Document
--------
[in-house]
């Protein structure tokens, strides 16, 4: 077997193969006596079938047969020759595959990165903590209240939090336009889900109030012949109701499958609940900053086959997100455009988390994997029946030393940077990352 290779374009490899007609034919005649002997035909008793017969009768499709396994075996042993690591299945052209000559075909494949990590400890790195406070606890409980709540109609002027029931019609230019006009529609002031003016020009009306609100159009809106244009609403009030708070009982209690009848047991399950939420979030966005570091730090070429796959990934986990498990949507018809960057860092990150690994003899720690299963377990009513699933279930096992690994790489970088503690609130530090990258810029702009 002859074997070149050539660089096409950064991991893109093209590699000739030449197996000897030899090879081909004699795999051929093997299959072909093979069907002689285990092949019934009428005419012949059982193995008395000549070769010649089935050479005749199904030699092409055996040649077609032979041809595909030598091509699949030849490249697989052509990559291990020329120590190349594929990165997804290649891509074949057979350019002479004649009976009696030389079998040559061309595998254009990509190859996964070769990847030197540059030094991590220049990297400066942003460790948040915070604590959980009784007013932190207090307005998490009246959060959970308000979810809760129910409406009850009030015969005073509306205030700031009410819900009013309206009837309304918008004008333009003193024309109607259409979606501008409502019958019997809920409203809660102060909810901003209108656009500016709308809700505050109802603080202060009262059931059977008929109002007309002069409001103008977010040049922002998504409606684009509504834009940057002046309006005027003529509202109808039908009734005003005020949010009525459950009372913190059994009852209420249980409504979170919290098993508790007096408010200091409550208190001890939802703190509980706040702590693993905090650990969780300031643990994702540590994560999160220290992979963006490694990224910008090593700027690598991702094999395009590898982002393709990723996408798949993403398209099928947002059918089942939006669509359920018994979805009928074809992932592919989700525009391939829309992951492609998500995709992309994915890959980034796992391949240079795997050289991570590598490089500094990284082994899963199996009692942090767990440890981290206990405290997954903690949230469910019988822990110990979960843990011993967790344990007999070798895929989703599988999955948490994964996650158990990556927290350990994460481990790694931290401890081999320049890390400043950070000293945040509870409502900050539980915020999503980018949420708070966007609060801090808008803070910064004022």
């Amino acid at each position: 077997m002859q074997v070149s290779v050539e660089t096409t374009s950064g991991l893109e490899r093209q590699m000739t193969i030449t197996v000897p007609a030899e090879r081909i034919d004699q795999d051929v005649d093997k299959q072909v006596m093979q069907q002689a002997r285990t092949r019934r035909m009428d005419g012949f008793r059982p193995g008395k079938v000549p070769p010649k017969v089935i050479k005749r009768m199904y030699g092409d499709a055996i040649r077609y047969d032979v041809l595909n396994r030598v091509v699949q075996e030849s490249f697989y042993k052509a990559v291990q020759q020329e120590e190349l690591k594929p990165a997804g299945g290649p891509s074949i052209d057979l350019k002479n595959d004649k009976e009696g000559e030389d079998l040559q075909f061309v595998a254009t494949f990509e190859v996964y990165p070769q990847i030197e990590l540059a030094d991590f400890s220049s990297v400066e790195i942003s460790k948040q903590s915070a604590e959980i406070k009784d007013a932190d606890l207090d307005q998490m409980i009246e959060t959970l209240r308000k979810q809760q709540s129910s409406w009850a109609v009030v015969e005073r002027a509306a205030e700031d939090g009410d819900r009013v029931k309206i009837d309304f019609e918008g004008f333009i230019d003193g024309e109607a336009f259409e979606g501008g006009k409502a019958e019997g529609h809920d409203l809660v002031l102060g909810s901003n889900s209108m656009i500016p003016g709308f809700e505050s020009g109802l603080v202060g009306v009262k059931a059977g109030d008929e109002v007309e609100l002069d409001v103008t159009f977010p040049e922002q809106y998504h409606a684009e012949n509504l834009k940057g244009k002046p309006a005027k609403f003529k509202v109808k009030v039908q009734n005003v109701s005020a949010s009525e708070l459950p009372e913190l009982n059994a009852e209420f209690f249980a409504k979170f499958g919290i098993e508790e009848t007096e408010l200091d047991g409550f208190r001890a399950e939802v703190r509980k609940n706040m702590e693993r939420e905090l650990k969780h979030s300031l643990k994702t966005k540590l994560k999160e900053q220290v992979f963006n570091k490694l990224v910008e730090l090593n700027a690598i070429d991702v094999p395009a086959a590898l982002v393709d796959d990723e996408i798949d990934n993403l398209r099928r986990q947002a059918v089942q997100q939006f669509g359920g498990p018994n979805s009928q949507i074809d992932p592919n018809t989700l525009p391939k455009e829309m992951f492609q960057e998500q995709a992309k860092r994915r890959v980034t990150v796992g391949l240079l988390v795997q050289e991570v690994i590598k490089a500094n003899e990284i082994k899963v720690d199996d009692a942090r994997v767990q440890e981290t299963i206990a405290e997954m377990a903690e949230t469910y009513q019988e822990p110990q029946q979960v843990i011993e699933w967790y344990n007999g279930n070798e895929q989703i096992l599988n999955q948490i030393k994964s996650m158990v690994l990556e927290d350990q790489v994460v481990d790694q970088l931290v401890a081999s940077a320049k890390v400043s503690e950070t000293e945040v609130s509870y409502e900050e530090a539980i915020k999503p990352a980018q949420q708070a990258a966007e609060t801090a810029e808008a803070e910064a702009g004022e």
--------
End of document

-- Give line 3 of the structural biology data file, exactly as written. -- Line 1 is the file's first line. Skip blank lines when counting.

């Amino acid at each position: 077997m002859q074997v070149s290779v050539e660089t096409t374009s950064g991991l893109e490899r093209q590699m000739t193969i030449t197996v000897p007609a030899e090879r081909i034919d004699q795999d051929v005649d093997k299959q072909v006596m093979q069907q002689a002997r285990t092949r019934r035909m009428d005419g012949f008793r059982p193995g008395k079938v000549p070769p010649k017969v089935i050479k005749r009768m199904y030699g092409d499709a055996i040649r077609y047969d032979v041809l595909n396994r030598v091509v699949q075996e030849s490249f697989y042993k052509a990559v291990q020759q020329e120590e190349l690591k594929p990165a997804g299945g290649p891509s074949i052209d057979l350019k002479n595959d004649k009976e009696g000559e030389d079998l040559q075909f061309v595998a254009t494949f990509e190859v996964y990165p070769q990847i030197e990590l540059a030094d991590f400890s220049s990297v400066e790195i942003s460790k948040q903590s915070a604590e959980i406070k009784d007013a932190d606890l207090d307005q998490m409980i009246e959060t959970l209240r308000k979810q809760q709540s129910s409406w009850a109609v009030v015969e005073r002027a509306a205030e700031d939090g009410d819900r009013v029931k309206i009837d309304f019609e918008g004008f333009i230019d003193g024309e109607a336009f259409e979606g501008g006009k409502a019958e019997g529609h809920d409203l809660v002031l102060g909810s901003n889900s209108m656009i500016p003016g709308f809700e505050s020009g109802l603080v202060g009306v009262k059931a059977g109030d008929e109002v007309e609100l002069d409001v103008t159009f977010p040049e922002q809106y998504h409606a684009e012949n509504l834009k940057g244009k002046p309006a005027k609403f003529k509202v109808k009030v039908q009734n005003v109701s005020a949010s009525e708070l459950p009372e913190l009982n059994a009852e209420f209690f249980a409504k979170f499958g919290i098993e508790e009848t007096e408010l200091d047991g409550f208190r001890a399950e939802v703190r509980k609940n706040m702590e693993r939420e905090l650990k969780h979030s300031l643990k994702t966005k540590l994560k999160e900053q220290v992979f963006n570091k490694l990224v910008e730090l090593n700027a690598i070429d991702v094999p395009a086959a590898l982002v393709d796959d990723e996408i798949d990934n993403l398209r099928r986990q947002a059918v089942q997100q939006f669509g359920g498990p018994n979805s009928q949507i074809d992932p592919n018809t989700l525009p391939k455009e829309m992951f492609q960057e998500q995709a992309k860092r994915r890959v980034t990150v796992g391949l240079l988390v795997q050289e991570v690994i590598k490089a500094n003899e990284i082994k899963v720690d199996d009692a942090r994997v767990q440890e981290t299963i206990a405290e997954m377990a903690e949230t469910y009513q019988e822990p110990q029946q979960v843990i011993e699933w967790y344990n007999g279930n070798e895929q989703i096992l599988n999955q948490i030393k994964s996650m158990v690994l990556e927290d350990q790489v994460v481990d790694q970088l931290v401890a081999s940077a320049k890390v400043s503690e950070t000293e945040v609130s509870y409502e900050e530090a539980i915020k999503p990352a980018q949420q708070a990258a966007e609060t801090a810029e808008a803070e910064a702009g004022e």